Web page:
After loss, graduation has special meaning for mom, daughter

SLP graduate student on leaves with baby in between her legs

When Katelynn Sparkman began the speech-language pathology graduate program at Texas Woman’s, she was newly married and expecting her first child. 

Two semesters later, Sparkman welcomed her daughter as a widow. 

On a warm, cloudy December day in southeastern Texas, Sparkman’s life instantly changed when her husband was killed in a car accident. Their daughter, Penelope, was born a few weeks later. 

In addition to the trauma of losing a loved one, Sparkman also lost the financial and emotional support of a partner. She was now a widowed mother with the challenge of working a full-time job on top of going to school full-time. 

“I’m a new mom and a grieving mom but I’m determined to give my daughter the life that she deserves,” Sparkman said. “I have to keep my promises that my husband and I made, and finishing the program is how I can do that.”

Through the last year and half, Sparkman has stayed steadfast to fulfilling those promises. She desperately wanted the independence and financial freedom that would come as a certified speech-language pathologist. An SLP specializes in the evaluation and treatment of people with communication disorders. 

She has a strong support system with her father and mother-in-law, who watch Penelope while she is in class; her daughter’s godparents, family members and her friends.

With all the support, it takes off a lot of pressure,” Sparkman said. “Still, a lot of it is on me. I want to make sure I spend as much time with Penelope as possible, so that means studying really hard while she is taking a nap or after she goes to bed at night. I think it boils down to, where there is a will, there is a way.”

Katelynn Sparkman holds sonogram sitting with husband

Her colleagues and program cohort have rallied around her and Penelope, who is a little ambassador at her work. Sparkman works as an SLP assistant at a school district outside of Beaumont.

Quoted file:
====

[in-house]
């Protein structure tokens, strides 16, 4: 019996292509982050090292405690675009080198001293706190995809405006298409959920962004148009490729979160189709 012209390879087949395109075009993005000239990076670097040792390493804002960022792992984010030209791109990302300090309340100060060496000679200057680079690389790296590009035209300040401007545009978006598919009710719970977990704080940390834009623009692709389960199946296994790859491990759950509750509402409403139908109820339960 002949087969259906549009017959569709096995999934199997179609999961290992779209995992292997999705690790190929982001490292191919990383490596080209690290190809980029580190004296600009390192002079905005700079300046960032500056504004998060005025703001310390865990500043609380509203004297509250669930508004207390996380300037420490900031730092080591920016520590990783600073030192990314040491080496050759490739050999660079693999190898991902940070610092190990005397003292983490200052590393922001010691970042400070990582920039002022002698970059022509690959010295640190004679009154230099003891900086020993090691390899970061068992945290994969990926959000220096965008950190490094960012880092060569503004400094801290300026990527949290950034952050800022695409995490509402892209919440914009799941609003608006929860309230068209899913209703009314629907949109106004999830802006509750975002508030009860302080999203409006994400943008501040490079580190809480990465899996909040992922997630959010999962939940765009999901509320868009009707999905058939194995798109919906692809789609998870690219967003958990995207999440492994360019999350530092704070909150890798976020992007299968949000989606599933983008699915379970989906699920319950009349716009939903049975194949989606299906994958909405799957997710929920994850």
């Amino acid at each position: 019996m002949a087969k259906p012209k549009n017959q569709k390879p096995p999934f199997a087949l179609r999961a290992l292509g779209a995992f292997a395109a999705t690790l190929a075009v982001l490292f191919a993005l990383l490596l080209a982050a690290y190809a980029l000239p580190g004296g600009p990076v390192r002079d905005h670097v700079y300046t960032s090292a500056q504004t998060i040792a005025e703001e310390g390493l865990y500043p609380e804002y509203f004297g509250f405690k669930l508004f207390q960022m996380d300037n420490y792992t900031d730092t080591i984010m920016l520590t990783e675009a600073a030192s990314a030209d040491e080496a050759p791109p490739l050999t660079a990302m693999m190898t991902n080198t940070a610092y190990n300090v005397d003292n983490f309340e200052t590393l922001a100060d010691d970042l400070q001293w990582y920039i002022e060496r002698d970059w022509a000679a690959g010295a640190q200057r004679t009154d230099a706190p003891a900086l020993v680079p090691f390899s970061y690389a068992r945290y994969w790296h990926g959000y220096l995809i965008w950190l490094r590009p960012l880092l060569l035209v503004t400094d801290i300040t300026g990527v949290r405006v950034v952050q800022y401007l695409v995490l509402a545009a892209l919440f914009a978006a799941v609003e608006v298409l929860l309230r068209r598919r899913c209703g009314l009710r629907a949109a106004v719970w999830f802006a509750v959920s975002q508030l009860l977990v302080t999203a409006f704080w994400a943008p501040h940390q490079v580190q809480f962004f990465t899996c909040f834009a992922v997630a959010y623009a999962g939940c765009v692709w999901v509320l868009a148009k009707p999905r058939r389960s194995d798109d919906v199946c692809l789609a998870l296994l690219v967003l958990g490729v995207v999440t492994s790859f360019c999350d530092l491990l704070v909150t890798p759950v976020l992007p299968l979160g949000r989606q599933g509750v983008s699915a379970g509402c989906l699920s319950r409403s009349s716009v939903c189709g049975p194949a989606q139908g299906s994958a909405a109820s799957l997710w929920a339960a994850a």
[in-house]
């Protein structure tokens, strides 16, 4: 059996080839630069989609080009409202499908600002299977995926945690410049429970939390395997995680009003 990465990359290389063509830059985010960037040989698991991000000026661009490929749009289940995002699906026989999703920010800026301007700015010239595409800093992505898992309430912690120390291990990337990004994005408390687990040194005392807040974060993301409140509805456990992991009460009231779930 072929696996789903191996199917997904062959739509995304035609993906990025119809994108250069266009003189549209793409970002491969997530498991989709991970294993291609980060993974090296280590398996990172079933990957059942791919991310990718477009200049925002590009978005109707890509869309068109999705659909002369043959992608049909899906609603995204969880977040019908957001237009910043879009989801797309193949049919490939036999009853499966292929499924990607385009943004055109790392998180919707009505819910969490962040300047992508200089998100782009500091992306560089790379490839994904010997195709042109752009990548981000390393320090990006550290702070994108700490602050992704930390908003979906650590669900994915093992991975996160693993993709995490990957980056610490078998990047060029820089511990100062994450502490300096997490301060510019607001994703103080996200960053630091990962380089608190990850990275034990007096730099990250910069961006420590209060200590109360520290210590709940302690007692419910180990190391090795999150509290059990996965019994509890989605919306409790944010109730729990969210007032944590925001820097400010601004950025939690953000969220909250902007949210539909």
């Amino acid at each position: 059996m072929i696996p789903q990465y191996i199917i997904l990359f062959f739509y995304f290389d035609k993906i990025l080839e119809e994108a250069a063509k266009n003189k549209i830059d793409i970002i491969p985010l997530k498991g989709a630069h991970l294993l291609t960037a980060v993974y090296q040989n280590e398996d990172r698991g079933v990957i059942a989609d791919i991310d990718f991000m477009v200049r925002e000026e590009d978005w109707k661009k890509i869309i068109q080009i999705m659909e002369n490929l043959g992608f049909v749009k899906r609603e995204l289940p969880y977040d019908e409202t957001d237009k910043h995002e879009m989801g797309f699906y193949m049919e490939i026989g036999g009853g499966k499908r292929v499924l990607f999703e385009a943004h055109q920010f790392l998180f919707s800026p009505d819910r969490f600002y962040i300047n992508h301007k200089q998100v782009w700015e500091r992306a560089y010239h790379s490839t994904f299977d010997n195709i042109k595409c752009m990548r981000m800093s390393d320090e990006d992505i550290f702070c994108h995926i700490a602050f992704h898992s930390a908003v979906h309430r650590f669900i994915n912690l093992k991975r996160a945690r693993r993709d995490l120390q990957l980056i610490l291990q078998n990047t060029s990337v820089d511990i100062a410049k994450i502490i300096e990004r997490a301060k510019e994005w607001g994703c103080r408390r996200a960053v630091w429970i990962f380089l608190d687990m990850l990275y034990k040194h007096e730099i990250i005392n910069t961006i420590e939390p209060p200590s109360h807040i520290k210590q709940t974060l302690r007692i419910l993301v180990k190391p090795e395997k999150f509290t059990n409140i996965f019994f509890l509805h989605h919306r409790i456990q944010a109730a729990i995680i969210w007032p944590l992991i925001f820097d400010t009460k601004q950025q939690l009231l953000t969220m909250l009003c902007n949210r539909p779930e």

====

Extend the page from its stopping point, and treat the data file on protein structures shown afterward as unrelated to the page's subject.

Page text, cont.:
“Katelynn has truly been an inspiration to the faculty and other graduate students,” said Paula Chance, Texas Woman’s SLP program director for the distance venue. “After her loss, she told me she was more determined than ever to finish the program and support her baby in the best way possible. She knew her husband would be proud of her decision to continue in the program. She has never asked for special treatment and has made deadlines and timelines each and every semester.”

As planned, Sparkman is walking at the May commencement ceremony with her cohort and will graduate in August. Penelope has a little cap and gown that matches her mother’s.

“She has her father’s demeanor,” Sparkman said. “She has his silliness. It’s really awesome how much she is just like him even though she never got to meet him. She definitely is her father’s daughter. She is the light of my life.”

Sparkman’s husband had picked out the name Penelope and was Sparkman’s biggest supporter in her decision to go back to school. When they found out she was pregnant, right before school started, he told her it would all be worth it.

The distance program is unique in that it is designed for people, like Sparkman, who are already working as SLP assistants in public schools. She was able to stay at her current job, keep receiving a paycheck and attend school at the same time. She wears two hats, figuratively, at work - her SLP assistant hat and her clinician graduate student hat. 

“I think it’s a gem of a program,” Sparkman said. “You are getting such a well-rounded education. We are getting a more encompassing education even though our focus is in the schools.”

Once Sparkman completes her last clinical round during the summer, Sparkman will be back at her job, which she loves. Except her title for the first year will be clinical fellow and then SLP-CCC after she applies for a Certificate of Clinical Competence from the American Speech-Language-Hearing Association and for a Speech-Language Pathology intern's license from the state.

“If anyone is wondering if they can do it, they can,” Sparkman said. “With enough grit, you can do what you put your mind to. At the end of it all, it will be worth it. I hope I can help other women be empowered to be independent.”

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Page last updated 1:07 PM, May 30, 2024